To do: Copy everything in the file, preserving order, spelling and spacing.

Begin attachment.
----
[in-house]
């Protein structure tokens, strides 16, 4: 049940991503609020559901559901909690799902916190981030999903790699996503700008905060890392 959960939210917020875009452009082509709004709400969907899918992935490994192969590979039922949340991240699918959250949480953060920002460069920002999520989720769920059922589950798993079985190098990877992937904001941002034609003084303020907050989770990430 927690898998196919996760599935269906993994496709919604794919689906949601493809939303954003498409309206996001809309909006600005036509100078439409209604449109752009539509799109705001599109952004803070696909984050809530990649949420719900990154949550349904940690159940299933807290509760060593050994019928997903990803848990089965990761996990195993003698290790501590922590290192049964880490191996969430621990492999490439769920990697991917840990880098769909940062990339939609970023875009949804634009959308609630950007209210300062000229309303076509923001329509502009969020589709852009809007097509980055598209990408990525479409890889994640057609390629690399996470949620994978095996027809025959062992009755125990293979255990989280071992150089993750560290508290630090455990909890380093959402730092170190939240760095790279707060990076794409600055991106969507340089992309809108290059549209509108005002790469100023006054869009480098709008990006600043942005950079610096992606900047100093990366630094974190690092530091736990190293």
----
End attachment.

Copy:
[in-house]
């Protein structure tokens, strides 16, 4: 049940991503609020559901559901909690799902916190981030999903790699996503700008905060890392 959960939210917020875009452009082509709004709400969907899918992935490994192969590979039922949340991240699918959250949480953060920002460069920002999520989720769920059922589950798993079985190098990877992937904001941002034609003084303020907050989770990430 927690898998196919996760599935269906993994496709919604794919689906949601493809939303954003498409309206996001809309909006600005036509100078439409209604449109752009539509799109705001599109952004803070696909984050809530990649949420719900990154949550349904940690159940299933807290509760060593050994019928997903990803848990089965990761996990195993003698290790501590922590290192049964880490191996969430621990492999490439769920990697991917840990880098769909940062990339939609970023875009949804634009959308609630950007209210300062000229309303076509923001329509502009969020589709852009809007097509980055598209990408990525479409890889994640057609390629690399996470949620994978095996027809025959062992009755125990293979255990989280071992150089993750560290508290630090455990909890380093959402730092170190939240760095790279707060990076794409600055991106969507340089992309809108290059549209509108005002790469100023006054869009480098709008990006600043942005950079610096992606900047100093990366630094974190690092530091736990190293």